Kristin Diwan [00:17:19] I think that’s right. I think they see a lot of benefits in greater coordination with Israel. There are security benefits that we’ve already seen; their neighboring state of UAE is pursuing this already in their relations with Israel. You know, the ability for them to coordinate and trying to defend against Iran, particularly in a lot of technology that Israel brings to the table, but also broader technology. You know, Saudi Arabia is looking to build this new city right there on the Red Sea up there that would be closer to Jordan’s Aqaba, coastal town of Aqaba, and a lot in Israel. And I think they see themselves as more connected in that geographic space and they think Israeli technology, investment, and eventually tourists can also perhaps connect them more in that way. That’s a number of steps away, for sure, and I don’t think the Saudi public at all is ready to accept that, but it does seem that they’re looking more in that direction towards some of these benefits that they can draw from relation to Israel.
Mark L. Goldberg [00:18:29] So in the coming weeks what will you be looking towards that will suggest to you whether or not this trip had a meaningful impact?
Kristin Diwan [00:18:40] Well, I think to some degree, we shouldn’t be looking for immediate results. I think the Biden administration has even tried to pitch the trip a lot more broadly, that ‘we’re there on a peace mission. We’re looking to kind of advance these Arab partners relations with Israel. We’re looking to extend and build on the truce that we’ve successfully built with Yemen.’ They’re not talking directly about oil prices, and I think they’re not expecting to see any sort of dramatic, immediate relief on that front. So, I think it’s going to be more about reestablishing the ties on a number of different fronts that will allow them to build more of a working relationship that can lead them to some of these objectives that we talked about before. I don’t think, though, that the Biden administration will completely drop the question of human rights, and I hope that they will still talk about that on the trip as well. There are some areas where they might be able to come back with some, I guess what we could call successes there, perhaps getting the release of some of these detained Saudis. But I think on the whole, we have to look to see the benefits that come in these in these broader policies. And, you know, we have seen some success or some advances on some arenas, such as in Yemen. It would be nice to see that progressing. But ultimately, I think those things are going to depend on the big movements in the region, and we’ll have to see what happens with the Iran negotiations. We’ll have to see how things are shifting with the war with Russia and see if ultimately improving our ties means these key partners in the region will be helpful in these different objectives.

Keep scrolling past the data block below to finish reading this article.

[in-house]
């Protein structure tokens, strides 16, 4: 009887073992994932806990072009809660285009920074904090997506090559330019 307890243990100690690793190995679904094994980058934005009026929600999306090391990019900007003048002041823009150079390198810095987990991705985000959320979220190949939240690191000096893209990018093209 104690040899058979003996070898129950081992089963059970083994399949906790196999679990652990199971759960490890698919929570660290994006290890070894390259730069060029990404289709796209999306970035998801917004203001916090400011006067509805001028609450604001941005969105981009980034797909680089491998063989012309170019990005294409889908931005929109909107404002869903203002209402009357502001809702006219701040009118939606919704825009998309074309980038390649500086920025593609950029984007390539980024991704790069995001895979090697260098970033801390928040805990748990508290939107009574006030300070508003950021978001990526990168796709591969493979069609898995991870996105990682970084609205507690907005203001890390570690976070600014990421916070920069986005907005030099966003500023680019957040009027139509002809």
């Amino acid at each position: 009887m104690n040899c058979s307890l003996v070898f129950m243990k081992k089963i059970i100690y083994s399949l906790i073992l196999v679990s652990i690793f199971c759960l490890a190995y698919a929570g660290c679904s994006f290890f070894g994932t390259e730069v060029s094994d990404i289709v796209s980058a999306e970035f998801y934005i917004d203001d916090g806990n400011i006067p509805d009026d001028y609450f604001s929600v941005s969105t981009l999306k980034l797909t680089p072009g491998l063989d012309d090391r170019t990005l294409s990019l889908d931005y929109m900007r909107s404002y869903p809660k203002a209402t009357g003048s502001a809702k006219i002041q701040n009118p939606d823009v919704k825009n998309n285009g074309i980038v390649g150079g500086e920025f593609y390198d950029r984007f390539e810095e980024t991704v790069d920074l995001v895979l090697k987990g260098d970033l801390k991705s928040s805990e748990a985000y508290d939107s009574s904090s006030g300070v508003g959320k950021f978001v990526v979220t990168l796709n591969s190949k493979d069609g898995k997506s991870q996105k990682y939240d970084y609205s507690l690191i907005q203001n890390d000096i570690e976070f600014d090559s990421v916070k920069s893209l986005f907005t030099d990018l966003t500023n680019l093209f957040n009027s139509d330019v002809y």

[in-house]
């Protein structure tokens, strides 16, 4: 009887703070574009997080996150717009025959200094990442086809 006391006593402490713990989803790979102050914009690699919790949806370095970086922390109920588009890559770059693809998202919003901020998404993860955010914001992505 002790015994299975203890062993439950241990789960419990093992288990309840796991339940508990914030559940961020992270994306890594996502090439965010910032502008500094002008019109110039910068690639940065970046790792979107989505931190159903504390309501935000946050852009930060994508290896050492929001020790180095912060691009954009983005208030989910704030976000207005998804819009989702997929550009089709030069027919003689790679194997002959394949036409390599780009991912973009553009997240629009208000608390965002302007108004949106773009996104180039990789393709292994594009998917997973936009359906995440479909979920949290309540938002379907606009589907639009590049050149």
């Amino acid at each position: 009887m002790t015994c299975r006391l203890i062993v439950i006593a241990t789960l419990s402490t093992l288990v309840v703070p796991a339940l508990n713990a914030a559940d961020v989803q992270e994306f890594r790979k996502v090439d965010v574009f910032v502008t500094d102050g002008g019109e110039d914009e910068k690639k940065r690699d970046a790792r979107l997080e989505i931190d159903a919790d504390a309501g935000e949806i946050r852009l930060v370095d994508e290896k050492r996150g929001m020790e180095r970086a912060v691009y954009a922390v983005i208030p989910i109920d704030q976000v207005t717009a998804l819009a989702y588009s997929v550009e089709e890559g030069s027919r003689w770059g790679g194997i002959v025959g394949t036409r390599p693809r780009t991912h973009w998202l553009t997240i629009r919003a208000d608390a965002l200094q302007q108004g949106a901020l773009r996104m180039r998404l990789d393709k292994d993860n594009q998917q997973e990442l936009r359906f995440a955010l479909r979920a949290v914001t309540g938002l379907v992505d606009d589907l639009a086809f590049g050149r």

Mark L. Goldberg [00:20:24] Well, Kristin, thank you so much for your time. This is very helpful.
Kristin Diwan [00:20:30] Great to join you. Thank you.
Mark L. Goldberg [00:20:32] All right. Thank you all for listening. Thank you to Kristin Diwan. That was helpful. And it should give you the context you need to understand U.S. Saudi relations as events unfold in the coming weeks and months and years ahead. All right, we’ll see next time. Thanks, bye!